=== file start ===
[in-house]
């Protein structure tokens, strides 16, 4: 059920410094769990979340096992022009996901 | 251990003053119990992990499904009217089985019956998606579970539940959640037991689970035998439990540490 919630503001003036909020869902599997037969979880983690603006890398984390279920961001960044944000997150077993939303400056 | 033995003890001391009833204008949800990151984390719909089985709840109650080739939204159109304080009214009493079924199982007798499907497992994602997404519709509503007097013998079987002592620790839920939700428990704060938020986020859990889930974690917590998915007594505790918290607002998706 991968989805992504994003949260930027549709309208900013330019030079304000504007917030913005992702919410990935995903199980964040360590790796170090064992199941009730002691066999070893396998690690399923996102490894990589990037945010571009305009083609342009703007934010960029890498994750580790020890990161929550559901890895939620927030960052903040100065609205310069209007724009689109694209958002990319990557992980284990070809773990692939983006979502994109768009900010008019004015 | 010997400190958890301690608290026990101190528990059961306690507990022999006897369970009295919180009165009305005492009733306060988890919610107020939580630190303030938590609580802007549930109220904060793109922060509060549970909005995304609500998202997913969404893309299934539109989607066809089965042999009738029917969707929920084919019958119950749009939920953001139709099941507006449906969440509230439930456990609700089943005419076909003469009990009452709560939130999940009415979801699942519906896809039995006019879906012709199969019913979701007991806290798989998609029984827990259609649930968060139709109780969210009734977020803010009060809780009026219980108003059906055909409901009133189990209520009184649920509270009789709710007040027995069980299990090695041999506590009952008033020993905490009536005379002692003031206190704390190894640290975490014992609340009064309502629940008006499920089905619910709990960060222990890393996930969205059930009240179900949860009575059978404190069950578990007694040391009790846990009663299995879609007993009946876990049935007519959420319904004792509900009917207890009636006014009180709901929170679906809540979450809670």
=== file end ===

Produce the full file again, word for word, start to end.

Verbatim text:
[in-house]
């Protein structure tokens, strides 16, 4: 059920410094769990979340096992022009996901 | 251990003053119990992990499904009217089985019956998606579970539940959640037991689970035998439990540490 919630503001003036909020869902599997037969979880983690603006890398984390279920961001960044944000997150077993939303400056 | 033995003890001391009833204008949800990151984390719909089985709840109650080739939204159109304080009214009493079924199982007798499907497992994602997404519709509503007097013998079987002592620790839920939700428990704060938020986020859990889930974690917590998915007594505790918290607002998706 991968989805992504994003949260930027549709309208900013330019030079304000504007917030913005992702919410990935995903199980964040360590790796170090064992199941009730002691066999070893396998690690399923996102490894990589990037945010571009305009083609342009703007934010960029890498994750580790020890990161929550559901890895939620927030960052903040100065609205310069209007724009689109694209958002990319990557992980284990070809773990692939983006979502994109768009900010008019004015 | 010997400190958890301690608290026990101190528990059961306690507990022999006897369970009295919180009165009305005492009733306060988890919610107020939580630190303030938590609580802007549930109220904060793109922060509060549970909005995304609500998202997913969404893309299934539109989607066809089965042999009738029917969707929920084919019958119950749009939920953001139709099941507006449906969440509230439930456990609700089943005419076909003469009990009452709560939130999940009415979801699942519906896809039995006019879906012709199969019913979701007991806290798989998609029984827990259609649930968060139709109780969210009734977020803010009060809780009026219980108003059906055909409901009133189990209520009184649920509270009789709710007040027995069980299990090695041999506590009952008033020993905490009536005379002692003031206190704390190894640290975490014992609340009064309502629940008006499920089905619910709990960060222990890393996930969205059930009240179900949860009575059978404190069950578990007694040391009790846990009663299995879609007993009946876990049935007519959420319904004792509900009917207890009636006014009180709901929170679906809540979450809670």